A patient on your ward develops a red, hot, painful, well-defined rash on his right lower leg. You notice he has a temperature of 390C.
- What is your differential diagnosis?
The differential diagnosis for this patient includes:
- Cellulitis (most likely)
- Venous stasis dermatitis (bilateral, progressive, history of venous stasis dermatitis)
- Deep vein thrombosis (recent immobilization, orthopaedic surgery, malignancy, history of DVT)
- Necrotizing fasciitis (crepitus +/- pain out of proportion)
- Gout, septic arthritis (focused on a joint)
- Adverse drug reaction (known drug allergy, diffuse rash, onset after drug administration)
- Malignancy (weight loss, progressive)
- You suspect he has cellulitis. What are the common pathogens underlying this condition?
Common pathogens for cellulitis involve gram positive organisms typically found on the skin: Group A Streptococcus, Staphylococcus aureus (especially if purulent lesion).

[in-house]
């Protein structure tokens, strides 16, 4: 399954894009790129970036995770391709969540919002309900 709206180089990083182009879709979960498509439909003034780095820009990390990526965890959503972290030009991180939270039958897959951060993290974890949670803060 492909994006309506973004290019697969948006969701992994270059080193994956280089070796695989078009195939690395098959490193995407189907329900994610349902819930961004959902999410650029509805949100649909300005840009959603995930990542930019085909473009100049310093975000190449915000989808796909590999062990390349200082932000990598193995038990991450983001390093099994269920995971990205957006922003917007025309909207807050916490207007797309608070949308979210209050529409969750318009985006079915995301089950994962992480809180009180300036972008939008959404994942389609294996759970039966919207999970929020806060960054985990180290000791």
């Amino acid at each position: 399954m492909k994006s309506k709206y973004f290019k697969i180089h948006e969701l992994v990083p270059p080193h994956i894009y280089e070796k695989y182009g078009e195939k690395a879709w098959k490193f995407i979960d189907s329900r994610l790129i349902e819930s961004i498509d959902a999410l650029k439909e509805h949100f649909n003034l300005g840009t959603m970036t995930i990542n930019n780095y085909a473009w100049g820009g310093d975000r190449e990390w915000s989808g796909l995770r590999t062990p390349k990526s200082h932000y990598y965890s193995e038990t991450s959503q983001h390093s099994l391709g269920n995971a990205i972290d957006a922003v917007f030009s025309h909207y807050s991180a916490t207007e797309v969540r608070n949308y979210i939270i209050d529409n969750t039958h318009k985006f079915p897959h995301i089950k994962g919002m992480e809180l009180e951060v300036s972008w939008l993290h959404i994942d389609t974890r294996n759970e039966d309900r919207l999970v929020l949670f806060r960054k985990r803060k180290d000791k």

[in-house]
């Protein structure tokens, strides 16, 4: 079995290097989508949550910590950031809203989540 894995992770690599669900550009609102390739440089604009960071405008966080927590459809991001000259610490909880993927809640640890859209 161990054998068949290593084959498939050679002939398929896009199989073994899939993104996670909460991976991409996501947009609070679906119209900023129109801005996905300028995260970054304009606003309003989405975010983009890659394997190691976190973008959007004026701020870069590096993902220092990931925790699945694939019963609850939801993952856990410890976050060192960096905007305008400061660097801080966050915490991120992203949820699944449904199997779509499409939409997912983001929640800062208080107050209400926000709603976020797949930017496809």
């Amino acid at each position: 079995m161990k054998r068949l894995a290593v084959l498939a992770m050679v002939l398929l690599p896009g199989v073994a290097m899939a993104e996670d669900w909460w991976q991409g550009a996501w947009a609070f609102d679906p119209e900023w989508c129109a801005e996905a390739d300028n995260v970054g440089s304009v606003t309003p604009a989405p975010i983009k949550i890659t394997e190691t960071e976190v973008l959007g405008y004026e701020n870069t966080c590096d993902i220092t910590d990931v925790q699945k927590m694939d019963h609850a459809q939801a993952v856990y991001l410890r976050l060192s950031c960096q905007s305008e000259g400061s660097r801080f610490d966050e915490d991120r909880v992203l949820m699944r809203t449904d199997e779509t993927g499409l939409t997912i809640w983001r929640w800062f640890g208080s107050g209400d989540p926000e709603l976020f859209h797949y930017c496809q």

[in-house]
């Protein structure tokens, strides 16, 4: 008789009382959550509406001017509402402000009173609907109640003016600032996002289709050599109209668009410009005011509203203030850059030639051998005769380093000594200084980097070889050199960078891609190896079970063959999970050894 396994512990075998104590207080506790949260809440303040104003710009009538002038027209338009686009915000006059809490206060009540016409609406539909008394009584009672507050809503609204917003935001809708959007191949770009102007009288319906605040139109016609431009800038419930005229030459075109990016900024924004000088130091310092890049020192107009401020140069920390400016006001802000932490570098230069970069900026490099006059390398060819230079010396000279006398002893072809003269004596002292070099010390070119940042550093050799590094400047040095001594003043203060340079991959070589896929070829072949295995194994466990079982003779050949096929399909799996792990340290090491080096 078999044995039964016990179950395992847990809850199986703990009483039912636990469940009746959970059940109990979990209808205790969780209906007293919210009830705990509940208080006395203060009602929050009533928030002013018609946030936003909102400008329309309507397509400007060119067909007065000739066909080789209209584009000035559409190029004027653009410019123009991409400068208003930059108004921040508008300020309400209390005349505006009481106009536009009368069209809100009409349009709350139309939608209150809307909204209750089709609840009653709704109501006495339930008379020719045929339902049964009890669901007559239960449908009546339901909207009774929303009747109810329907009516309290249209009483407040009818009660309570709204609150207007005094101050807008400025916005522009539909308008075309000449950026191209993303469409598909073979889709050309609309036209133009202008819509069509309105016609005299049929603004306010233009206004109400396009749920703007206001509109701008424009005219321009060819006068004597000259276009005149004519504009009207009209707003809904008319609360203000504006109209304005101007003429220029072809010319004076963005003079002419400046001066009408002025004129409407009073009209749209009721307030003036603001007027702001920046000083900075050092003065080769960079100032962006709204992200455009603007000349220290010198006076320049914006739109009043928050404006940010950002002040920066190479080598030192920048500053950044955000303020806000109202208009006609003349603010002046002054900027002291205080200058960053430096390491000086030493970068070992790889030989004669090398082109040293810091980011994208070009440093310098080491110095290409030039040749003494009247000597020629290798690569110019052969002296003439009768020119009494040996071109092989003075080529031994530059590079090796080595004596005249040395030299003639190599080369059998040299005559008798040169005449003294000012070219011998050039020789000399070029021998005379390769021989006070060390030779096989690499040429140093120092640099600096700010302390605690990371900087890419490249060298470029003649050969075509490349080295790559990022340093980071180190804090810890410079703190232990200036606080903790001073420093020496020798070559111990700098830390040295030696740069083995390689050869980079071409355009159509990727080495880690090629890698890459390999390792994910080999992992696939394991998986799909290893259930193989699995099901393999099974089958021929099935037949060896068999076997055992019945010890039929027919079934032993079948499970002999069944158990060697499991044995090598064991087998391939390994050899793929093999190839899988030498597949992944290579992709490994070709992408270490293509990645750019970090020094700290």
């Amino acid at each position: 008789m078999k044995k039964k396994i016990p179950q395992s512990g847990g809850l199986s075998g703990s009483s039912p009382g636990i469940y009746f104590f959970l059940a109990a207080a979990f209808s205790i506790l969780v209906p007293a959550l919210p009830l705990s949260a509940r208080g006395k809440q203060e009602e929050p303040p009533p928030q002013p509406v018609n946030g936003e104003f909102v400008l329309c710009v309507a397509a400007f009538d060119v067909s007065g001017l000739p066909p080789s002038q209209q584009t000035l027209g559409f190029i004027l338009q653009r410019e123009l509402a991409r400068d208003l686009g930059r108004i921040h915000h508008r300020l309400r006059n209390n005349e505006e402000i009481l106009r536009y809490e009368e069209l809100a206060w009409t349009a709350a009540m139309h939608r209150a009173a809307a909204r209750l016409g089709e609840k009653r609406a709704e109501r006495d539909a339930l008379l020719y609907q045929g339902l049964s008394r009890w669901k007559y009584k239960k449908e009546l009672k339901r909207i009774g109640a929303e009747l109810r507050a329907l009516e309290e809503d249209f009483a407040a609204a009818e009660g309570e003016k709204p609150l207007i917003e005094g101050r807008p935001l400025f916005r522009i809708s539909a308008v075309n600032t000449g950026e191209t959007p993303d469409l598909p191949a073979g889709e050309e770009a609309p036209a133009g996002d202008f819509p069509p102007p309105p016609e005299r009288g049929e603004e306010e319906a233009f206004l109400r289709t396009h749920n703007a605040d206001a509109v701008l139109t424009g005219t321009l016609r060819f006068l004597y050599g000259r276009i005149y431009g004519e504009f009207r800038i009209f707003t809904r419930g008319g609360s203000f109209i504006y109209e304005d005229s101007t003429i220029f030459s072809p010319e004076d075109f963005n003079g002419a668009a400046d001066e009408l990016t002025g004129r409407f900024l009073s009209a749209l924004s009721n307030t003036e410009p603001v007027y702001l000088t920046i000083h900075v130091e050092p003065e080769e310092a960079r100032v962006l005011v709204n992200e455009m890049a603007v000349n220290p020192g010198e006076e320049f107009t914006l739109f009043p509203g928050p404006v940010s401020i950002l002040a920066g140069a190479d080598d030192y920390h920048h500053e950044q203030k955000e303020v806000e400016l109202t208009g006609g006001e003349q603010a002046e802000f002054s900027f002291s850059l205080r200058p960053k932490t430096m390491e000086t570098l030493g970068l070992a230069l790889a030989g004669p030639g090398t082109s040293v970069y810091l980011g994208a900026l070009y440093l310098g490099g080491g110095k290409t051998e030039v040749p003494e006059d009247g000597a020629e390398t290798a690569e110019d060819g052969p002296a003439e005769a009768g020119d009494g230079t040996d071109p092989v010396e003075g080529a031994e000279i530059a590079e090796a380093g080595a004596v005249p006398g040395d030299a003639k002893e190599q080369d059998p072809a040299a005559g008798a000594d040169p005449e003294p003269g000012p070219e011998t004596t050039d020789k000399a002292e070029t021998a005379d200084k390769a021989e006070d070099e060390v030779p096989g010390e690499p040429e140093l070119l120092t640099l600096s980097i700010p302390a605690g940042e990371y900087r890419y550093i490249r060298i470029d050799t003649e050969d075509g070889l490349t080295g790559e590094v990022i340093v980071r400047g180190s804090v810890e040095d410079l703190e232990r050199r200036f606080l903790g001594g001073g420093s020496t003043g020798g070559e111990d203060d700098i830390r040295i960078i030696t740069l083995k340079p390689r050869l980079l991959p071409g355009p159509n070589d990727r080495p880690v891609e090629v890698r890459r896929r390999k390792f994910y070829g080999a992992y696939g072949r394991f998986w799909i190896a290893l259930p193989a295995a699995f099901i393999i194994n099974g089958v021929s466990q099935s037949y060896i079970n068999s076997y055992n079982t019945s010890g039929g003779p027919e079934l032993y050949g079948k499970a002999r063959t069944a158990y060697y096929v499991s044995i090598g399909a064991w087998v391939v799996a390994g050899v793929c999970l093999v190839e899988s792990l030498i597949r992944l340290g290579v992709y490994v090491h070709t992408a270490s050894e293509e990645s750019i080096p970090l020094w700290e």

- What is your initial treatment?
Empiric antibiotics typically involve cephalexin/cefazolin for the common pathogens:
- Cephalexin 500mg PO qid for 5-7days
- Cefazolin 1-2g IV q8h for 5-7days (if unable to tolerate PO)
If penicillin allergic:
- Clindamycin 450mg PO qid (or 600mg IV TID)
- Moxifloxacin 400mg PO daily or levofloxacin 500mg PO daily
- Linezolid 600mg PO BID (usually needs infectious disease approval)
- Vancomycin 1g IV q12h
In diabetic patients there is a concern for polymicrobial infections, and therefore consideration should be given for starting ciprofloxacin and clindamycin.
Swartz MN. Clinical practice. Cellulitis. N Engl J Med. 2004, 350:904-912.